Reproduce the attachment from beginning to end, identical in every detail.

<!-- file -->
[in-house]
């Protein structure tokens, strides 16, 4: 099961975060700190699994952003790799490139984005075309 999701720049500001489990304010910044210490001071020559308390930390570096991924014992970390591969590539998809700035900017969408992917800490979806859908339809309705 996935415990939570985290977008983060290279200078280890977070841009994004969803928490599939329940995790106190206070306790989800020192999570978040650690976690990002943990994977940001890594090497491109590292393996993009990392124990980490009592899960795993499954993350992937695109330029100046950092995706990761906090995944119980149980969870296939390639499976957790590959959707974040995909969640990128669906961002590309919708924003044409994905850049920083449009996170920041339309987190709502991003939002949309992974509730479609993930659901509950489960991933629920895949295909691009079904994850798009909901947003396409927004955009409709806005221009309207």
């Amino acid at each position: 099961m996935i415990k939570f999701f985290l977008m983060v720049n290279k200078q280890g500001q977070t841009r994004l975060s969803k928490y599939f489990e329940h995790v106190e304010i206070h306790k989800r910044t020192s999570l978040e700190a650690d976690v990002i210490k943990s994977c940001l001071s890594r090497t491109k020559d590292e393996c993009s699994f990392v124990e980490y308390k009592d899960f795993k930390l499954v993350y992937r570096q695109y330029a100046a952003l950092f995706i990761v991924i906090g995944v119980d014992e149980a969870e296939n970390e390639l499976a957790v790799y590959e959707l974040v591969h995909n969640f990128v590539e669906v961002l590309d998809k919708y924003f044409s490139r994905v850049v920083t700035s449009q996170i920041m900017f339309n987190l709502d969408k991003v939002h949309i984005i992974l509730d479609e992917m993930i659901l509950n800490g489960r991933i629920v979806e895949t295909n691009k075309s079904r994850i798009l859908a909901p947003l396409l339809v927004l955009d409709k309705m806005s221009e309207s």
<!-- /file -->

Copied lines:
[in-house]
């Protein structure tokens, strides 16, 4: 099961975060700190699994952003790799490139984005075309 999701720049500001489990304010910044210490001071020559308390930390570096991924014992970390591969590539998809700035900017969408992917800490979806859908339809309705 996935415990939570985290977008983060290279200078280890977070841009994004969803928490599939329940995790106190206070306790989800020192999570978040650690976690990002943990994977940001890594090497491109590292393996993009990392124990980490009592899960795993499954993350992937695109330029100046950092995706990761906090995944119980149980969870296939390639499976957790590959959707974040995909969640990128669906961002590309919708924003044409994905850049920083449009996170920041339309987190709502991003939002949309992974509730479609993930659901509950489960991933629920895949295909691009079904994850798009909901947003396409927004955009409709806005221009309207």
């Amino acid at each position: 099961m996935i415990k939570f999701f985290l977008m983060v720049n290279k200078q280890g500001q977070t841009r994004l975060s969803k928490y599939f489990e329940h995790v106190e304010i206070h306790k989800r910044t020192s999570l978040e700190a650690d976690v990002i210490k943990s994977c940001l001071s890594r090497t491109k020559d590292e393996c993009s699994f990392v124990e980490y308390k009592d899960f795993k930390l499954v993350y992937r570096q695109y330029a100046a952003l950092f995706i990761v991924i906090g995944v119980d014992e149980a969870e296939n970390e390639l499976a957790v790799y590959e959707l974040v591969h995909n969640f990128v590539e669906v961002l590309d998809k919708y924003f044409s490139r994905v850049v920083t700035s449009q996170i920041m900017f339309n987190l709502d969408k991003v939002h949309i984005i992974l509730d479609e992917m993930i659901l509950n800490g489960r991933i629920v979806e895949t295909n691009k075309s079904r994850i798009l859908a909901p947003l396409l339809v927004l955009d409709k309705m806005s221009e309207s």